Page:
Lead apron, for use as protection for X-ray technician, 1920 to 1958
A layer of lead is incorporated into this apron. It helps protect the wearer, an X-ray technician, from harmful radiation. It became standard protective equipment. The apron is made of cloth. With the lead, it weighs around five kilos. It is seen with a pair of protective gloves (A606876). These are also lead lined.
X-rays were discovered in 1895 by Wilhelm Conrad Röntgen (1845-1923). X-rays were so-called because the nature of the newly discovered rays was unknown. The first committee to investigate possible ill effects of X-rays was formed three years later in 1898. Reports of burns and dermatitis due to the rays were frequent by this date.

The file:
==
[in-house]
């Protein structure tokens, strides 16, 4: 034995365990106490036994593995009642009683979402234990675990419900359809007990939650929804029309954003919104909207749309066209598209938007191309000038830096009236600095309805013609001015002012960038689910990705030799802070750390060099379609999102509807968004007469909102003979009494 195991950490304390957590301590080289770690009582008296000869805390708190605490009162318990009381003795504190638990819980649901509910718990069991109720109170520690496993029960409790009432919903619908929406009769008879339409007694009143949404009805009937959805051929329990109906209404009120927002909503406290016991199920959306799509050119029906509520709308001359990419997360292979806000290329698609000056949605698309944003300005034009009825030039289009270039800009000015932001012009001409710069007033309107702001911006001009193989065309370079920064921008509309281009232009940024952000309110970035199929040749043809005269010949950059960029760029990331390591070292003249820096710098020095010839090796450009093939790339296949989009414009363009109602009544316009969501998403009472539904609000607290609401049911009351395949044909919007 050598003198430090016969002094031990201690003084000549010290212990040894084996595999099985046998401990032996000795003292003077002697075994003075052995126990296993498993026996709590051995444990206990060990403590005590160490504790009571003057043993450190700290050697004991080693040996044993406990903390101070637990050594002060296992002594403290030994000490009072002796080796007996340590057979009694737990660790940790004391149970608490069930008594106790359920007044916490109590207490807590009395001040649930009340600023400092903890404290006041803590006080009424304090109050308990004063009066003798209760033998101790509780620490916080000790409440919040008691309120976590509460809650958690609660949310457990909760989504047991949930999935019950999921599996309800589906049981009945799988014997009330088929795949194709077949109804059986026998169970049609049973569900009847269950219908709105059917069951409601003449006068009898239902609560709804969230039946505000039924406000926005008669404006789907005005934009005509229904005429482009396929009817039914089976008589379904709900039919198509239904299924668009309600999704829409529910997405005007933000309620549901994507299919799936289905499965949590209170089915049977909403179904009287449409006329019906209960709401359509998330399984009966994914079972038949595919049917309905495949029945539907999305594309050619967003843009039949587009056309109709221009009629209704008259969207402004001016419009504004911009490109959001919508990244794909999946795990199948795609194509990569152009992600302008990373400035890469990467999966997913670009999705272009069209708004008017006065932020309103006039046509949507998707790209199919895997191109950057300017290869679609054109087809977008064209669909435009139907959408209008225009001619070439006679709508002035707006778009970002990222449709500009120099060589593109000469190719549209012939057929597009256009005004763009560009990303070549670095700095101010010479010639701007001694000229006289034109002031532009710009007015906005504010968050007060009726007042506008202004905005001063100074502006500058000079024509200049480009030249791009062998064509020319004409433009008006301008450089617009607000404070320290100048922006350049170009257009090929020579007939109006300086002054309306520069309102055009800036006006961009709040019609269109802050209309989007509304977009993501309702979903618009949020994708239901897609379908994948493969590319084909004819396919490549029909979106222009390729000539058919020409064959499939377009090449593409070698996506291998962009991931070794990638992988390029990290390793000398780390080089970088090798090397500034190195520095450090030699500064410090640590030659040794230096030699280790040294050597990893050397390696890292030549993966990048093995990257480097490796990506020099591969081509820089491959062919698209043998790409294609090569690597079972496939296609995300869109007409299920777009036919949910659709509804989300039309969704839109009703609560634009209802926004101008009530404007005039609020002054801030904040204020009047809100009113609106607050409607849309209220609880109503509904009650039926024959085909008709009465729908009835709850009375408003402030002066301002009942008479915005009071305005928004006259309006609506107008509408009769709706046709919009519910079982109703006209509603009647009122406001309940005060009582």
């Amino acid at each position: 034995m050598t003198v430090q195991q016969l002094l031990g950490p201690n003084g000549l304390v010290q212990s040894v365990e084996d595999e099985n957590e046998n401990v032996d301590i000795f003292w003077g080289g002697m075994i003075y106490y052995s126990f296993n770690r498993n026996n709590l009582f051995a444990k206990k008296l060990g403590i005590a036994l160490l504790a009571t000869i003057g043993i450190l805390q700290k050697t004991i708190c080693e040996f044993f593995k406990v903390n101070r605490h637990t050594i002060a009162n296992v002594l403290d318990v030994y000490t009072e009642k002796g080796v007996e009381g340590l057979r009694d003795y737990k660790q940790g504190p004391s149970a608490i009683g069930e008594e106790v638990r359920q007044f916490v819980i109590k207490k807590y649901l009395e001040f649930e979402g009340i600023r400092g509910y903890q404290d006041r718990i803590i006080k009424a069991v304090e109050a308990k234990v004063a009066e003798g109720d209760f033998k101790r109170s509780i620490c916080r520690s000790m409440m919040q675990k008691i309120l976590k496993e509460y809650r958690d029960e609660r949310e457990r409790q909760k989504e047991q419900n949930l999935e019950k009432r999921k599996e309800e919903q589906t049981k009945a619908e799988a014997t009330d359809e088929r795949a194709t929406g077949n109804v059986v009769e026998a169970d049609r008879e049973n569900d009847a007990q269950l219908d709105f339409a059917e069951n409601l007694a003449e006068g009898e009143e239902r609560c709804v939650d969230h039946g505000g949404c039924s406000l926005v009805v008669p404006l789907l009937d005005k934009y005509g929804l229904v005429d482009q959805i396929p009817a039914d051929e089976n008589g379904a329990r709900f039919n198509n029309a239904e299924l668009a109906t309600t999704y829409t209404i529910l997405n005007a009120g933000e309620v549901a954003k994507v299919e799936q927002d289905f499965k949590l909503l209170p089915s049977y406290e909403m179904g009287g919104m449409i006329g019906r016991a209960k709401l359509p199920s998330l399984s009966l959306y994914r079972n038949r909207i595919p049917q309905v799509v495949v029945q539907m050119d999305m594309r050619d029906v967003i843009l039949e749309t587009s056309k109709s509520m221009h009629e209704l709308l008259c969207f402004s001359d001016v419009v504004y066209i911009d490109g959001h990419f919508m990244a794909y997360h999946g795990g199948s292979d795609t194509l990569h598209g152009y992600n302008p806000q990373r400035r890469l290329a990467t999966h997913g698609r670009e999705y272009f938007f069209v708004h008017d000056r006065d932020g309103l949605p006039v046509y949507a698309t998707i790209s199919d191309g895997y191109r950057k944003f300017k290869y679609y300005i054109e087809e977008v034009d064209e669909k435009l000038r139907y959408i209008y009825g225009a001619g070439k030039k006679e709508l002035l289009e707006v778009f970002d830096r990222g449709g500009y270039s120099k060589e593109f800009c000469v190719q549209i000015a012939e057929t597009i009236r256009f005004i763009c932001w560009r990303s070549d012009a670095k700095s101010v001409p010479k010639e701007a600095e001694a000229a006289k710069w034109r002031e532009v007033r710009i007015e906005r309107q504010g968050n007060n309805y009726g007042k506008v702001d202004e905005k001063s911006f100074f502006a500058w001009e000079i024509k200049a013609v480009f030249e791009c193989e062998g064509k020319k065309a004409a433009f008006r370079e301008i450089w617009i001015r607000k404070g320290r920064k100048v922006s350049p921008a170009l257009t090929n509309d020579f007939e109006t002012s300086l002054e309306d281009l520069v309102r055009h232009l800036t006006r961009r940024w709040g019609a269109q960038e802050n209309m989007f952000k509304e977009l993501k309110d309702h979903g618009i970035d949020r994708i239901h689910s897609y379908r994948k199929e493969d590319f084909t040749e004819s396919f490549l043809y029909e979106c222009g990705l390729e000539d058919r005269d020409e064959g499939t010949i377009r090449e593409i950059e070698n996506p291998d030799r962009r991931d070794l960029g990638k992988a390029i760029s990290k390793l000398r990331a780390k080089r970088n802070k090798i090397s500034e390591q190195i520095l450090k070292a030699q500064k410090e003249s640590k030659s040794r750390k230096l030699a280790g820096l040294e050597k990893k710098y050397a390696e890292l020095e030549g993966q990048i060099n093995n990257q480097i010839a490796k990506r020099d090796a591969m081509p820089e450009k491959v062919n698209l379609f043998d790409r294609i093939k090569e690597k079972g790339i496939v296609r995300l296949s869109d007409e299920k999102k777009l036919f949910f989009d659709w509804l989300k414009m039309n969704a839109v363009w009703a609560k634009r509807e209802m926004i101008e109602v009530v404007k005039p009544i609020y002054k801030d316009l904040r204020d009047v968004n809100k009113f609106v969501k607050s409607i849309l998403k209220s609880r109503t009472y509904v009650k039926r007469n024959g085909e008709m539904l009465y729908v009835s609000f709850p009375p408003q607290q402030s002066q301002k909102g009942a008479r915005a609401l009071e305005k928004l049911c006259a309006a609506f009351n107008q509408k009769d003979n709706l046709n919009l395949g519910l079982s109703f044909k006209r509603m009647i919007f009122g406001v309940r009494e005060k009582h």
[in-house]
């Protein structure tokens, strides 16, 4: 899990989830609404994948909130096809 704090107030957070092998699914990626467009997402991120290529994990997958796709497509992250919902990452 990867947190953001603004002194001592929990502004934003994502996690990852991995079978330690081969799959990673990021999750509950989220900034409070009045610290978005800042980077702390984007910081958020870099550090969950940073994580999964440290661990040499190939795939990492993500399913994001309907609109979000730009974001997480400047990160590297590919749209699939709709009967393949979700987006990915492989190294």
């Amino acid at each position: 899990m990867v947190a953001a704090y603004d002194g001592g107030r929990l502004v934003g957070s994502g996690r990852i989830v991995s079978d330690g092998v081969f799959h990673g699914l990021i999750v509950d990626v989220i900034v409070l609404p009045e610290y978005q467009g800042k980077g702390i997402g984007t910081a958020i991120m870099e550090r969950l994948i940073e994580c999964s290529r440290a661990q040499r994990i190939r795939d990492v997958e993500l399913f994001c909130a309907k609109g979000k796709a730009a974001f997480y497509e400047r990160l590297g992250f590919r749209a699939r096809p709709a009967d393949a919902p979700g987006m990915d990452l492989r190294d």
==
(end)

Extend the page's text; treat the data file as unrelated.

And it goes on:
- Sir Henry Wellcome's Museum Collection
- Object Number:
overall: 990 mm x 610 mm x 4 mm, 7.146 kg
- furnishing and equipment
- Mann, J.J. and Kohnstamm